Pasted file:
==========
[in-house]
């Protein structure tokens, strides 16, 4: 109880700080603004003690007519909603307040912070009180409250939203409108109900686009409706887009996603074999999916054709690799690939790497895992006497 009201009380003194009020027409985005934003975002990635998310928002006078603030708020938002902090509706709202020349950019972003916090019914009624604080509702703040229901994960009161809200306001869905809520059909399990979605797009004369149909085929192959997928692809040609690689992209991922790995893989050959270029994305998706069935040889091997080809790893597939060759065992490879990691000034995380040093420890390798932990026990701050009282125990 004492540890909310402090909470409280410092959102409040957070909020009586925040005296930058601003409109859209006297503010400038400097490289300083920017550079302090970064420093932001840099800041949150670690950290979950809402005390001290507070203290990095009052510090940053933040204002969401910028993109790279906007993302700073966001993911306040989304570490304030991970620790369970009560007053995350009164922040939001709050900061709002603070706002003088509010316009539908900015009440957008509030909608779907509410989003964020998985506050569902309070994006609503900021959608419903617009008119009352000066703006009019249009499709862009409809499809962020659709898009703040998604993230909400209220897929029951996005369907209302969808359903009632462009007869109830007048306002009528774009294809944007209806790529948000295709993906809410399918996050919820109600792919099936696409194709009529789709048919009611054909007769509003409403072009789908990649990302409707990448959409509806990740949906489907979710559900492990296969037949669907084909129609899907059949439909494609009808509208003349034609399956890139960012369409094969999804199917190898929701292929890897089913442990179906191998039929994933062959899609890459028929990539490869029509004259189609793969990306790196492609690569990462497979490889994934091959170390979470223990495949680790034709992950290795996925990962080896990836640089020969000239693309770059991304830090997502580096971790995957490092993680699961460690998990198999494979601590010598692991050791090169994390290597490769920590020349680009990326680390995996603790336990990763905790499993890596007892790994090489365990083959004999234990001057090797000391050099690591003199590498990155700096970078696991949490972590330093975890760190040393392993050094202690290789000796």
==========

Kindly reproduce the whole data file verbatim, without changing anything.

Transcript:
[in-house]
């Protein structure tokens, strides 16, 4: 109880700080603004003690007519909603307040912070009180409250939203409108109900686009409706887009996603074999999916054709690799690939790497895992006497 009201009380003194009020027409985005934003975002990635998310928002006078603030708020938002902090509706709202020349950019972003916090019914009624604080509702703040229901994960009161809200306001869905809520059909399990979605797009004369149909085929192959997928692809040609690689992209991922790995893989050959270029994305998706069935040889091997080809790893597939060759065992490879990691000034995380040093420890390798932990026990701050009282125990 004492540890909310402090909470409280410092959102409040957070909020009586925040005296930058601003409109859209006297503010400038400097490289300083920017550079302090970064420093932001840099800041949150670690950290979950809402005390001290507070203290990095009052510090940053933040204002969401910028993109790279906007993302700073966001993911306040989304570490304030991970620790369970009560007053995350009164922040939001709050900061709002603070706002003088509010316009539908900015009440957008509030909608779907509410989003964020998985506050569902309070994006609503900021959608419903617009008119009352000066703006009019249009499709862009409809499809962020659709898009703040998604993230909400209220897929029951996005369907209302969808359903009632462009007869109830007048306002009528774009294809944007209806790529948000295709993906809410399918996050919820109600792919099936696409194709009529789709048919009611054909007769509003409403072009789908990649990302409707990448959409509806990740949906489907979710559900492990296969037949669907084909129609899907059949439909494609009808509208003349034609399956890139960012369409094969999804199917190898929701292929890897089913442990179906191998039929994933062959899609890459028929990539490869029509004259189609793969990306790196492609690569990462497979490889994934091959170390979470223990495949680790034709992950290795996925990962080896990836640089020969000239693309770059991304830090997502580096971790995957490092993680699961460690998990198999494979601590010598692991050791090169994390290597490769920590020349680009990326680390995996603790336990990763905790499993890596007892790994090489365990083959004999234990001057090797000391050099690591003199590498990155700096970078696991949490972590330093975890760190040393392993050094202690290789000796």